Thread is an emerging IoT protocol designed to meet the interoperability, security, power, and architectural challenges for connected homes and commercial building applications and is available in Qualcomm® QCA402x developer kits. In this blog we’ll take an introductory look at who’s behind Thread and how it works. We’ll also look at who’s supporting Thread, and how you can get started with it.
Where Did Thread Come From?
Thread was initially designed by Google-owned Nest (along with Samsung and Arm) as a way to easily connect and manage multiple low-power devices using a standard IP network. In 2016 Google decided to open source Thread and work with the Open Connectivity Foundation (OCF). Their mission is to advance the adoption of connected home products and make these technologies fully compatible. Since then, over 80 prominent companies have joined either as partners or affiliates.
What Exactly Is Thread?
Thread is a wireless protocol that allows you to create an interconnected network of many devices that seamlessly communicate with each other using minimal power. How does Thread accomplish this? In the simplest terms, the Thread stack is an open standard, built according to the existing Institute for Electrical and Electronics Engineers (IEEE) and Internet Engineering Task Force (IETF) standards to help ensure device interoperability and low-cost bridging to other IP networks. It is fully IPv6 compliant so there is no need for translators or gateways to convert IP-packets to proprietary protocols. It uses 6LoWPAN as its foundation to compress data packets to reduce energy consumption and optimize packet forwarding. It uses low-power mesh networking technology which means devices can receive and pass along data, which results in a very stable network with a large reach.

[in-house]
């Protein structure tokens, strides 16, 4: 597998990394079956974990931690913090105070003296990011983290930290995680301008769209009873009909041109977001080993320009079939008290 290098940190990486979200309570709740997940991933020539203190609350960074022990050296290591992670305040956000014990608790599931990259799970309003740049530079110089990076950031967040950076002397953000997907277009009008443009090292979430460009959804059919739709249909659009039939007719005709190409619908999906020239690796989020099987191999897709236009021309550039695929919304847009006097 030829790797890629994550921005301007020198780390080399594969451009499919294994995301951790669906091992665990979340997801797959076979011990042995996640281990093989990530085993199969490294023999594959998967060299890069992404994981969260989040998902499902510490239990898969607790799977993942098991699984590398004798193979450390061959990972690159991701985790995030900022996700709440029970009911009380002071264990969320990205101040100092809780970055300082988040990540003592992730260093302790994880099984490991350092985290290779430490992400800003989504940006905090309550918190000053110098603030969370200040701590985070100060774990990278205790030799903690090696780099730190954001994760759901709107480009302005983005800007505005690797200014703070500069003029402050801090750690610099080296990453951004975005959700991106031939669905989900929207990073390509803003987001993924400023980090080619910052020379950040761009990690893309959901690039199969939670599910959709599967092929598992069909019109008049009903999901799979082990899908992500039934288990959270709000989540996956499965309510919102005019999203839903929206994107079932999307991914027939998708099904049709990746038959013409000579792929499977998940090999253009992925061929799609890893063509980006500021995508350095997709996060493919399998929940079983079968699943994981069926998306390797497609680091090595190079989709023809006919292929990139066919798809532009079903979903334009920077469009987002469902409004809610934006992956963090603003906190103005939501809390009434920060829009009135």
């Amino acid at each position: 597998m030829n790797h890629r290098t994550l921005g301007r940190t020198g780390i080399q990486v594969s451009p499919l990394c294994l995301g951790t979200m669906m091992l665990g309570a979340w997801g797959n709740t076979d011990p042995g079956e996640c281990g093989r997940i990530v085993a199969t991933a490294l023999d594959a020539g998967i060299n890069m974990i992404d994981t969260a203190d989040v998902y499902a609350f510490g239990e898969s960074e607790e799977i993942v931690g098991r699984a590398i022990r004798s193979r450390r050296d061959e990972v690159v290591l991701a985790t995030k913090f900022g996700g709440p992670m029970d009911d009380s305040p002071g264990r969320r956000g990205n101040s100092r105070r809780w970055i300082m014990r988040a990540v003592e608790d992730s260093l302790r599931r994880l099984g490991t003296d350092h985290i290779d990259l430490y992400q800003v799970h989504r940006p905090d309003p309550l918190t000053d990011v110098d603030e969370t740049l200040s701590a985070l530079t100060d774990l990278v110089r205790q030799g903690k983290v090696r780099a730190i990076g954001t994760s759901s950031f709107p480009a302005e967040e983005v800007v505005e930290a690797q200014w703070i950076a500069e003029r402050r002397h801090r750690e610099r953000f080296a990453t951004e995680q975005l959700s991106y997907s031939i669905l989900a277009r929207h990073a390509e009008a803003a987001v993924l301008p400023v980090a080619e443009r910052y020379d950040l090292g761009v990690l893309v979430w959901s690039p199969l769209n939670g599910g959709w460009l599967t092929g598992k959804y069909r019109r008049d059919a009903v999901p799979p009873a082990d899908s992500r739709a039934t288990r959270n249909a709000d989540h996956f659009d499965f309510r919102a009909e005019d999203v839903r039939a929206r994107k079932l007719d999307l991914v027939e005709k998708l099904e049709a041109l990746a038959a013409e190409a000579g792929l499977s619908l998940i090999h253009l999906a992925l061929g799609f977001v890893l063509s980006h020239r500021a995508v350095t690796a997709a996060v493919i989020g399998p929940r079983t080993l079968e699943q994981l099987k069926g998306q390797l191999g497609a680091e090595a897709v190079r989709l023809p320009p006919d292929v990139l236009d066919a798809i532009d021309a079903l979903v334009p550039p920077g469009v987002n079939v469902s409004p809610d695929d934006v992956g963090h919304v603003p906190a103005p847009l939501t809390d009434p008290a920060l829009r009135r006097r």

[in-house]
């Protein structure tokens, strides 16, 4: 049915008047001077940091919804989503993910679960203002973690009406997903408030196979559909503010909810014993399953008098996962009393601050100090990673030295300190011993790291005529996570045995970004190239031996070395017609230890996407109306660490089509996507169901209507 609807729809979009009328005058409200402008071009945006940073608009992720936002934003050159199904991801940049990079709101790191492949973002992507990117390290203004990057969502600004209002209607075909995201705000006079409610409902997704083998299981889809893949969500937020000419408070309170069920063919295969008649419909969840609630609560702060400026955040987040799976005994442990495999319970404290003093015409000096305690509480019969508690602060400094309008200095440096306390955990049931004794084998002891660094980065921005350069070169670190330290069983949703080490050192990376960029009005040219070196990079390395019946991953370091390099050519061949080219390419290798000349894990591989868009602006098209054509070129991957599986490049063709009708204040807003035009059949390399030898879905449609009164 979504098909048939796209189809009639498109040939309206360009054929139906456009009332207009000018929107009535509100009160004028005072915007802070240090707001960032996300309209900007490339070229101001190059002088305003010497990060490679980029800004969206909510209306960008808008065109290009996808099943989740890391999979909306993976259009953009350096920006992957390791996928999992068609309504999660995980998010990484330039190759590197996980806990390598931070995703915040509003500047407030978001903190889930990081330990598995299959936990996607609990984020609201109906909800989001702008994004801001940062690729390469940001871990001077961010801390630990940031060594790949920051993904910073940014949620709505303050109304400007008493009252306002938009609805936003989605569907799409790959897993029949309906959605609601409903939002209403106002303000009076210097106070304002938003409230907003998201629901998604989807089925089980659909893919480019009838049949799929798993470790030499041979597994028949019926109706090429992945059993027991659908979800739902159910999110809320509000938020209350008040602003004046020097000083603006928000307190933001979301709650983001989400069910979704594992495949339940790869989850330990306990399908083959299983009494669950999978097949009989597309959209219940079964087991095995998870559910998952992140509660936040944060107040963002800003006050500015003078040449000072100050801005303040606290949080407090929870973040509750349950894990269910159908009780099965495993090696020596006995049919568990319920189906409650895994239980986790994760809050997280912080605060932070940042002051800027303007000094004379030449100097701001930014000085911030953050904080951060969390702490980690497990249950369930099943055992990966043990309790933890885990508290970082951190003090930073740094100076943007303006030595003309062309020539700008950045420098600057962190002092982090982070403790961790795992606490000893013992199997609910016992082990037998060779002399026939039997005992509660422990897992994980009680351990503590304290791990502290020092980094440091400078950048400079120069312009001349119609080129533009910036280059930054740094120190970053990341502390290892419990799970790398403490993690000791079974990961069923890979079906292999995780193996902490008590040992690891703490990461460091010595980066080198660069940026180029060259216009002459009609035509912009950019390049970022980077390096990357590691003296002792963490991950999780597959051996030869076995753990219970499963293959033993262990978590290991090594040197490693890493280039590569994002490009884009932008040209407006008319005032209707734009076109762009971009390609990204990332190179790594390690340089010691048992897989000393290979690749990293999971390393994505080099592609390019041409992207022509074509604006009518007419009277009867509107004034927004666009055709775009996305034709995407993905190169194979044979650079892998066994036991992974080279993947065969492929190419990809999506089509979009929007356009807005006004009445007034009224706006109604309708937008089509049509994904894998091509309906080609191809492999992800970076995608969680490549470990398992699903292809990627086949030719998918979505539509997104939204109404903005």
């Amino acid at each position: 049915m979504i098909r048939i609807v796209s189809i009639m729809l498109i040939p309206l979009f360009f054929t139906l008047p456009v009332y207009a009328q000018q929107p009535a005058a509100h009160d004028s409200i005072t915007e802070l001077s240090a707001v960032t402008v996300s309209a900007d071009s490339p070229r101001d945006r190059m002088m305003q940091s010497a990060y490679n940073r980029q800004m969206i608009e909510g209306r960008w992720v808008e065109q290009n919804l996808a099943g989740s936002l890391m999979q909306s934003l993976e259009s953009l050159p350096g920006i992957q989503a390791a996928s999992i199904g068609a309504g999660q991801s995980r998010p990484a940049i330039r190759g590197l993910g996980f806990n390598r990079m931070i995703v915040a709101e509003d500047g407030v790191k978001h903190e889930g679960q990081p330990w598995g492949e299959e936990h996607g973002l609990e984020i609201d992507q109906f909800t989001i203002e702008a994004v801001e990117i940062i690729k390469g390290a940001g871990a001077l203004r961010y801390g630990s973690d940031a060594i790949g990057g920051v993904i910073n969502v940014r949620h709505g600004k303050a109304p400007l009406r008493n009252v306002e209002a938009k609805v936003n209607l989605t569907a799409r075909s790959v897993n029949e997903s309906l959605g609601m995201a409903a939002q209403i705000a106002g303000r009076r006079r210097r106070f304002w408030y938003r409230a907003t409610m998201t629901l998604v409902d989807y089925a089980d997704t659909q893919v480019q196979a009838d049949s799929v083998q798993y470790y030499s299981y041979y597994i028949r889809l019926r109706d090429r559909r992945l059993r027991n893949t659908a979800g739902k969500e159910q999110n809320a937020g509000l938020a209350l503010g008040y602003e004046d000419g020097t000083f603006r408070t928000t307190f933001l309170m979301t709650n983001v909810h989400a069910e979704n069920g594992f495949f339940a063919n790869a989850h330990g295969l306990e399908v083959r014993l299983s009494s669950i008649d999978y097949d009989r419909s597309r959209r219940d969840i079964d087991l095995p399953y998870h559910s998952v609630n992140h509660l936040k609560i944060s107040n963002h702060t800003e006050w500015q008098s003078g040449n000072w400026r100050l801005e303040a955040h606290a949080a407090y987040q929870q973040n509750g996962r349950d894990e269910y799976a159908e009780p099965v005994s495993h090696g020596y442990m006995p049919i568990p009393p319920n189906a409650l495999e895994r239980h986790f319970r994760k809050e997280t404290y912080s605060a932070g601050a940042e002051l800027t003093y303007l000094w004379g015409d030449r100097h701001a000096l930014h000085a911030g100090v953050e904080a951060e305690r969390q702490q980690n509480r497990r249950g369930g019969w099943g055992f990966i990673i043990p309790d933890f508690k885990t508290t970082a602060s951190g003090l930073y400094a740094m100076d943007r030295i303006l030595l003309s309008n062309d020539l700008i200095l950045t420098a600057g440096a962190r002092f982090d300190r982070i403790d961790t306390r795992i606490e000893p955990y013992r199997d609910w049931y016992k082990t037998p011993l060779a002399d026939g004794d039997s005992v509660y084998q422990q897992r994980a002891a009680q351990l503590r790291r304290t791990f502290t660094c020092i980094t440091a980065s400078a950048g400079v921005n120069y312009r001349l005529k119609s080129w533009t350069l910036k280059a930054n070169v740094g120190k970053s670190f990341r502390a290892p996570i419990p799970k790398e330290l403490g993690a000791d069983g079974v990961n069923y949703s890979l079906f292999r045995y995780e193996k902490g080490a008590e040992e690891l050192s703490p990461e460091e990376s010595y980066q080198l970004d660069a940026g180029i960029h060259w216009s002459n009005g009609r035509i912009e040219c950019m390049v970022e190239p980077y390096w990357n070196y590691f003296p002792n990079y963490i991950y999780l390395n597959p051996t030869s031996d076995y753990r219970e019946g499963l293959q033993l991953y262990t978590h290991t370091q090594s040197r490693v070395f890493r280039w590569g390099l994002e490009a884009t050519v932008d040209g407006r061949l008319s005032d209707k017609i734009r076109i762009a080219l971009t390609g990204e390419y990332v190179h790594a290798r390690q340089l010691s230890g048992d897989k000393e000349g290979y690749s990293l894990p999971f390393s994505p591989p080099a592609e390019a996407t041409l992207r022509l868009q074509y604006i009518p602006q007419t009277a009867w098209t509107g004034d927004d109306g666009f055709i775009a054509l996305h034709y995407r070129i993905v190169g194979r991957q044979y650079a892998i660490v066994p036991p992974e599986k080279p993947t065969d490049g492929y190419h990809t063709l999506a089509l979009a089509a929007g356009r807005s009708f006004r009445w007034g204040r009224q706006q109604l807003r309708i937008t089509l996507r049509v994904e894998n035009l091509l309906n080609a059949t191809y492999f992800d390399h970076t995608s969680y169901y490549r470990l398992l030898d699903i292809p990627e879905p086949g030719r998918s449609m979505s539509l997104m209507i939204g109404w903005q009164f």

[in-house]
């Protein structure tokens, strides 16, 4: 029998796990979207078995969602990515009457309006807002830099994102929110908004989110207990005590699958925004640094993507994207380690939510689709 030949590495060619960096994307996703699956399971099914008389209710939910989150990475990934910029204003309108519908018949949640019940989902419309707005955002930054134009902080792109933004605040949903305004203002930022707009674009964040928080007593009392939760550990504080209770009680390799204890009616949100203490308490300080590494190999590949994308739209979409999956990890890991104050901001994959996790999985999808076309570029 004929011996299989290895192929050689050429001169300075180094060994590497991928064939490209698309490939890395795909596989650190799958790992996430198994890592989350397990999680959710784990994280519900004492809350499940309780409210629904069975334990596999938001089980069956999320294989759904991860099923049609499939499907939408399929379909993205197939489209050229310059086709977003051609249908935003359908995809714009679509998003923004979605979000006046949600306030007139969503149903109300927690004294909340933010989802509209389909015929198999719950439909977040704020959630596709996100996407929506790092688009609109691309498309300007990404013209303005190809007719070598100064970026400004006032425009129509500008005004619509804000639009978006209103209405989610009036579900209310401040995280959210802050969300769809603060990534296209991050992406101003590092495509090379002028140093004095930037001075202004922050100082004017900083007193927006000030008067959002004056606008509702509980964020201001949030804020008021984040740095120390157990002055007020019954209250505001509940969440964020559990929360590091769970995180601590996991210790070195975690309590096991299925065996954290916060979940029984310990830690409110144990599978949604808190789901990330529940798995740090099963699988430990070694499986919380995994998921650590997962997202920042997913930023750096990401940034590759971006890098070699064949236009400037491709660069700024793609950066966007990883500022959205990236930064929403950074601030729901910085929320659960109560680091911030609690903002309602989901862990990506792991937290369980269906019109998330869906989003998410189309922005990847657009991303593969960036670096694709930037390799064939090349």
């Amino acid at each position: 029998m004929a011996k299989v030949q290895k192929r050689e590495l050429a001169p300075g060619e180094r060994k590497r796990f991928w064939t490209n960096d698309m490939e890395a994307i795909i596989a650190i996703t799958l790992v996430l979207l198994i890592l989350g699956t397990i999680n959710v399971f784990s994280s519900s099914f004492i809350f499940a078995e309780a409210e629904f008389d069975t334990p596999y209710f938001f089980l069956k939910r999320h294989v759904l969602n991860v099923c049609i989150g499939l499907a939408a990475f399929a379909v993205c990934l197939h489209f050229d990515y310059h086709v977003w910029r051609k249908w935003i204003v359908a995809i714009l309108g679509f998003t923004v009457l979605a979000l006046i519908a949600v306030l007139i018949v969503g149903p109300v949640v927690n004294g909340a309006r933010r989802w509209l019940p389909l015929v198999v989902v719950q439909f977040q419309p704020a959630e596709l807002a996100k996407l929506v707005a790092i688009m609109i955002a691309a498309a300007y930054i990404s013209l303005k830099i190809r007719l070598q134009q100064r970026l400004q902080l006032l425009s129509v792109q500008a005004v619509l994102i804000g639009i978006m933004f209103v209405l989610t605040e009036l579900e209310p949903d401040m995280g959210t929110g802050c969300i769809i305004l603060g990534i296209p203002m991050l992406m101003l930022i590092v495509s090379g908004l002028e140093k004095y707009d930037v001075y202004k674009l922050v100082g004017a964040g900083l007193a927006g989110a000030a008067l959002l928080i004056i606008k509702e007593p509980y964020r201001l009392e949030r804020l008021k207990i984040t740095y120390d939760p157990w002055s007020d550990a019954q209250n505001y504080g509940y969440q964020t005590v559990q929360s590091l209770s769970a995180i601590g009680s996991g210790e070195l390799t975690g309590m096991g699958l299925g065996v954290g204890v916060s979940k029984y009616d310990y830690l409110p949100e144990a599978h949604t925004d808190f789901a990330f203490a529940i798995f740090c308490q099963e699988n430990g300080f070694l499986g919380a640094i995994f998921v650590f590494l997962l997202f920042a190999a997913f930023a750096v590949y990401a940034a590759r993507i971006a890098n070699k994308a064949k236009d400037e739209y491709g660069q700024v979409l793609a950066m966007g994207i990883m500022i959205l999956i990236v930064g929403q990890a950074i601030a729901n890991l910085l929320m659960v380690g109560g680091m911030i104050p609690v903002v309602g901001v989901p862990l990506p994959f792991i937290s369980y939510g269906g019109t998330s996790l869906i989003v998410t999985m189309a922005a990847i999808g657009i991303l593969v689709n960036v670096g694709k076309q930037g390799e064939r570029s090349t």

These technologies, along with a certification program that validates device conformance to the specification, make Thread a protocol worth investigating if you’re a developing IoT applications in this space.
Figure 1. Overview of the Thread Stack
Some of the key characteristics of the Thread stack include:
- Simple to set up, start up, and manage hundreds (or thousands) of devices simultaneously.
- Provides device-to-device and device-to-cloud connections.
- Designed to continue operating locally when there is no IP connection to the greater Internet.
- Application-layer agnostic so the application layer and cloud services can be changed over time.
- Each node has a full IP address so there is no need for Network Address Translation (NAT).